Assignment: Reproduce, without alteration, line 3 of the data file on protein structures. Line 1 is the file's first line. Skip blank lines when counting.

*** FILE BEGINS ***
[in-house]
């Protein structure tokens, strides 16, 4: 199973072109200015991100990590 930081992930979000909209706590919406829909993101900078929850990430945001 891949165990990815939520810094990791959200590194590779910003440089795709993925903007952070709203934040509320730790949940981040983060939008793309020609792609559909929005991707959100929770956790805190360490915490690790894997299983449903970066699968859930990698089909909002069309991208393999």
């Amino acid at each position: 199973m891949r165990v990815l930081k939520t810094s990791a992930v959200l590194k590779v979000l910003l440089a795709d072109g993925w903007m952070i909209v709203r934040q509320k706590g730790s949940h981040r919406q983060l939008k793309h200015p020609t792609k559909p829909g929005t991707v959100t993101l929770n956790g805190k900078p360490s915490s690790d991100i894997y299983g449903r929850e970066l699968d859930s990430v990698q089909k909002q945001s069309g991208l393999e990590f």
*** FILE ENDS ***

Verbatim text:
């Amino acid at each position: 199973m891949r165990v990815l930081k939520t810094s990791a992930v959200l590194k590779v979000l910003l440089a795709d072109g993925w903007m952070i909209v709203r934040q509320k706590g730790s949940h981040r919406q983060l939008k793309h200015p020609t792609k559909p829909g929005t991707v959100t993101l929770n956790g805190k900078p360490s915490s690790d991100i894997y299983g449903r929850e970066l699968d859930s990430v990698q089909k909002q945001s069309g991208l393999e990590f």